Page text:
Doctors warn of vaginal seeding risks

New mothers should not embrace the trend of "seeding"[6] their babies with vaginal bacteria, doctors have warned.The practice exposes children born by Caesarean section to bacteria that could have coated their bodies if they had been born vaginally.The idea is bacteria help train the immune system and lower the risk of allergies and asthma.But doctors in Denmark and the UK said there was too little evidence and it may be doing more harm than good.

What the papers say

The Daily Express is one of many newspapers reporting on Prince Harry's defence of how his father handled the death of Diana[7], Princess of Wales, 20 years ago.The newspaper quotes from an interview with Harry in a forthcoming BBC documentary, in which he praises the way Prince Charles comforted him and his brother Prince William in the immediate aftermath of their mother's death.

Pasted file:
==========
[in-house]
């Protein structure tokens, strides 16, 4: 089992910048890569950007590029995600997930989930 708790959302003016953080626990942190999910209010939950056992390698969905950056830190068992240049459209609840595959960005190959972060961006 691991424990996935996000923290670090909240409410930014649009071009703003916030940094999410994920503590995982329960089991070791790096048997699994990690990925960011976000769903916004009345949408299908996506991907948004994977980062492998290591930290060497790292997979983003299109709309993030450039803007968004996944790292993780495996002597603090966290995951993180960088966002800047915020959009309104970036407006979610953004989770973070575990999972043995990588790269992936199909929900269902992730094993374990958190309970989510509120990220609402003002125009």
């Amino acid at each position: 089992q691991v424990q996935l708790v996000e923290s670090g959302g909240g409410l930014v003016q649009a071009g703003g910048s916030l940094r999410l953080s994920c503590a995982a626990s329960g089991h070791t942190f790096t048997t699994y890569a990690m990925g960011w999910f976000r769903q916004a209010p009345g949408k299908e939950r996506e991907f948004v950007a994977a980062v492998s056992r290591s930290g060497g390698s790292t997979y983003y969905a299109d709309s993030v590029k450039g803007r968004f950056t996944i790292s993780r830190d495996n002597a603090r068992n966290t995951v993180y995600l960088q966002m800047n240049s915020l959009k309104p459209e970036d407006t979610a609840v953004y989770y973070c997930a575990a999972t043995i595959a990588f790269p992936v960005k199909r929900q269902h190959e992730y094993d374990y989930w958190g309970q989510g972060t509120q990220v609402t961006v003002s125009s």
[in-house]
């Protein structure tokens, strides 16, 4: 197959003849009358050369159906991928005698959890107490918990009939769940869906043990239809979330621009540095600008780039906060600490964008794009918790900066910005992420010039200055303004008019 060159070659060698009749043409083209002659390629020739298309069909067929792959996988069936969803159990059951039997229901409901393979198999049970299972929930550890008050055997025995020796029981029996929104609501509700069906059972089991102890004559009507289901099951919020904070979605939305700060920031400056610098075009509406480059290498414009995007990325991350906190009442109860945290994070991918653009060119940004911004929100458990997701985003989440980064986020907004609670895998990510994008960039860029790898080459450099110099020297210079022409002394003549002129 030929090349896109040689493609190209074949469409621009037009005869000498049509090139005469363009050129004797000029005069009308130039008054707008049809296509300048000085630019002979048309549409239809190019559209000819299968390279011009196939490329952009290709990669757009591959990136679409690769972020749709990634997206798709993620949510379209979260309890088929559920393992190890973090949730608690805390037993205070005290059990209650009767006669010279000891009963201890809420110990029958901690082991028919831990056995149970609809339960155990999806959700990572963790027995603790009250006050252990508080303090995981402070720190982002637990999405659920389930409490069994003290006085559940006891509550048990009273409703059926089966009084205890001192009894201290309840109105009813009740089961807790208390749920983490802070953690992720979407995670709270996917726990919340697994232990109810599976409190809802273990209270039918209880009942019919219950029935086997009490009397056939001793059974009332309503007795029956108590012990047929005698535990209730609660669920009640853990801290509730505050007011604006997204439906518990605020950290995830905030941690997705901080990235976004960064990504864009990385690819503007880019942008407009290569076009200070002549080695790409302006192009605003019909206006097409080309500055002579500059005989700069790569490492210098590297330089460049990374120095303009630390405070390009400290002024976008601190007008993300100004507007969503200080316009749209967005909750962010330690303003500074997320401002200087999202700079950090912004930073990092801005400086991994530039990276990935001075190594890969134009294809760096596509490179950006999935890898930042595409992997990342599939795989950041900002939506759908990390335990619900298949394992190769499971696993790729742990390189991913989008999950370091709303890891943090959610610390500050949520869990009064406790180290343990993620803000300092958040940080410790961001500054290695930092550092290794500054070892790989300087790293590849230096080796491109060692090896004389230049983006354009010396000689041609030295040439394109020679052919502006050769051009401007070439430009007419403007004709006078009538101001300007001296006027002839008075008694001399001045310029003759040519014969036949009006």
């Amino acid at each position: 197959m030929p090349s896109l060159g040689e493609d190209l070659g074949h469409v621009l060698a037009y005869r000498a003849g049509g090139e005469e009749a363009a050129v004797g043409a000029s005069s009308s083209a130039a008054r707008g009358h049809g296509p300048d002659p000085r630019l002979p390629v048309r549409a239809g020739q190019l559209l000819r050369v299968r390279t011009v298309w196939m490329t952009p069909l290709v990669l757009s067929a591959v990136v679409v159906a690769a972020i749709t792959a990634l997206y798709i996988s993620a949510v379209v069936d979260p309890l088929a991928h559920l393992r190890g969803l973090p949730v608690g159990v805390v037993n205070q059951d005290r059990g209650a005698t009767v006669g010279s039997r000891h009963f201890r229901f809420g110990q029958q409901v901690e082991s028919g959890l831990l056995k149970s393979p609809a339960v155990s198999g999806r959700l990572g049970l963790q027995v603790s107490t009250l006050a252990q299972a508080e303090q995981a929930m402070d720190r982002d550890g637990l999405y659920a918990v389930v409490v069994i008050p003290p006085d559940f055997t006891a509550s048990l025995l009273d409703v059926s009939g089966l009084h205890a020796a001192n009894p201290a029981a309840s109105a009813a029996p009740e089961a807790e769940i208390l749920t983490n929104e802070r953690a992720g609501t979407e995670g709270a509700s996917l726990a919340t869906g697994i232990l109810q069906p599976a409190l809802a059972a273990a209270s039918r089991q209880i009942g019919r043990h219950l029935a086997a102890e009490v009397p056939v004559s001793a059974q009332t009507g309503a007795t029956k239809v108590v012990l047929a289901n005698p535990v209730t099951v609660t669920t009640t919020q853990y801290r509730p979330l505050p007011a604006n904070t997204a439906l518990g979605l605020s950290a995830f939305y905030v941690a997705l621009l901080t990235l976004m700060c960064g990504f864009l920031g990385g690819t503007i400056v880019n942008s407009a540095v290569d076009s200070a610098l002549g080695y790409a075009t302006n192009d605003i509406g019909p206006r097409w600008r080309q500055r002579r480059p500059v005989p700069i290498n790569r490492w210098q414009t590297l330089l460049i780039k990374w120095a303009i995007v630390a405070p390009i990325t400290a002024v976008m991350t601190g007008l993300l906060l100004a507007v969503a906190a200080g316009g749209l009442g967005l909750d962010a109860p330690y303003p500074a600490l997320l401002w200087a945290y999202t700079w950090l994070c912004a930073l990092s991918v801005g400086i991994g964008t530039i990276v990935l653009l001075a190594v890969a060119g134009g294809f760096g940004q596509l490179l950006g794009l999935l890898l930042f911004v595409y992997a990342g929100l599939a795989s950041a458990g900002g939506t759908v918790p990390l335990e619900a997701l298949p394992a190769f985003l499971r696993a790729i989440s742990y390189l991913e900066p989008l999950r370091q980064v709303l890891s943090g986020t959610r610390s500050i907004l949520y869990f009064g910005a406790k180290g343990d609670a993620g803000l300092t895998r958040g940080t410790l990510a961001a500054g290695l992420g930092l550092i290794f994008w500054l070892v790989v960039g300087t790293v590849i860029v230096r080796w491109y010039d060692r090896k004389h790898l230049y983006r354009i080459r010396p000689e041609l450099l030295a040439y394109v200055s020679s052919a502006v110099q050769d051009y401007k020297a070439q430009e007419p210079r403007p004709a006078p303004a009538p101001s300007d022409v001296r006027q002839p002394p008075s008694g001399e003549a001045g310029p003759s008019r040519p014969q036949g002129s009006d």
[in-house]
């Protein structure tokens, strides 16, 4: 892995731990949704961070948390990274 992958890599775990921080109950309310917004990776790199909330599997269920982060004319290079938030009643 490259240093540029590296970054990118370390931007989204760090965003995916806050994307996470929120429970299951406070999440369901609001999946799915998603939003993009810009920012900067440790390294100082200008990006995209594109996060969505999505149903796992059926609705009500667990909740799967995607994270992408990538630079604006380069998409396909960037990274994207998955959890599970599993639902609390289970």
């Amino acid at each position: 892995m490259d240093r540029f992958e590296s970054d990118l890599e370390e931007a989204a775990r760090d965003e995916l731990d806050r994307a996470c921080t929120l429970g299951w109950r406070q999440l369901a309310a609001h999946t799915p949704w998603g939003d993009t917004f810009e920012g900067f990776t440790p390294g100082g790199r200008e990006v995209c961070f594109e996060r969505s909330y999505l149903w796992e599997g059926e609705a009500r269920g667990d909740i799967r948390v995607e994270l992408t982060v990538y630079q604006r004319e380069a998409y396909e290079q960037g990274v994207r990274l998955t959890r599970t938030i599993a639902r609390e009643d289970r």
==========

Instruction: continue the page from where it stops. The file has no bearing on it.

Daily digest

All (women) aboard[8] Labour MP says there is "merit" in women-only carriages on trains

Identity crisis[9] Identity theft at epidemic levels, warns Cifas

Northern power grab?[10] The north of England should "take control" of its transport, says Chris Grayling

Fray before the fight[11] Chaos at media event before Mayweather v McGregor boxing match

If you watch one thing today

image

Media playback is unsupported on your device

Media captionThe BBC travels deep into rebel-held Yemen, to see starvation caused by war

If you listen to one thing today

Too much medicine?The problem of over-treatment[12]

If you read one thing today

The perfume scents that could be lost forever[13]

Today's lookahead

12:00 The government will publish a paper on the future of the UK's relationship with the European Court of Justice